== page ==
After having four sisters die as babies, Agnes came into the world very much wanted by her mother, father and five brothers. When she was one year old, her family moved into a yellow brick house in Blackfoot, Idaho, where she spent the rest of her life. She grew up in true ranch style, riding horses and driving cattle.
Agnes schooling went as far as the eighth grade, but after skipping High School, she went on to Albion Normal School in Albion, Idaho, and then on to Pocatello Academy to get her teaching certificate. She taught school at Cedar Creek for three years. It was here that she met her husband, Robert E. Reid, whom she married in 1906. They had five sons.
Even as a child, Agnes interest in writing had always been strong. By the time she was old enough to write, she was already writing short stories and poems. As she advanced in school, her talent became more noticeable. At sixteen years old, she sent her first verse to the Idaho Falls Times, but since poetry was not the popular thing at the time, she signed it "Sally." However, the poem was printed, and her career as a writer began.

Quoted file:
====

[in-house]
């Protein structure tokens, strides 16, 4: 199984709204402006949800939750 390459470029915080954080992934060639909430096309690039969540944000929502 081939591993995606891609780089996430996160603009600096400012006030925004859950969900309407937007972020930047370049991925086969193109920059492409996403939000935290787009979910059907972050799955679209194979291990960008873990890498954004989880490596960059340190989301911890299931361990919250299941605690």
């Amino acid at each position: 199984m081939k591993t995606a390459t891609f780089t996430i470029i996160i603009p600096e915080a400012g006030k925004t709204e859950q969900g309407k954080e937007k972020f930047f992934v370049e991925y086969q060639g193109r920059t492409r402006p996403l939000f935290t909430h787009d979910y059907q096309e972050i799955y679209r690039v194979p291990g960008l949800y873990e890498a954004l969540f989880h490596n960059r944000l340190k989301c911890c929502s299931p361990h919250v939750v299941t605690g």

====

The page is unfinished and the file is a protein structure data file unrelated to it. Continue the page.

Not only did she write many short stories and poems, she wrote a column in the Blackfoot newspaper, The Register, for quite a number of years. Many of her poems were published in The Improvement Era, The Relief Society Magazine, the Salt Lake Tribune, the Deseret News, Utah Magazine, and the New West. Her best known writing is her book Letters of Long Ago, a biography of her mother, Emma Thompson Bennett Just, first published in 1923, and again in 1936 by Caxton Publishers of Caldwell, Idaho and a third edition was published through the Tanner Trust Fund.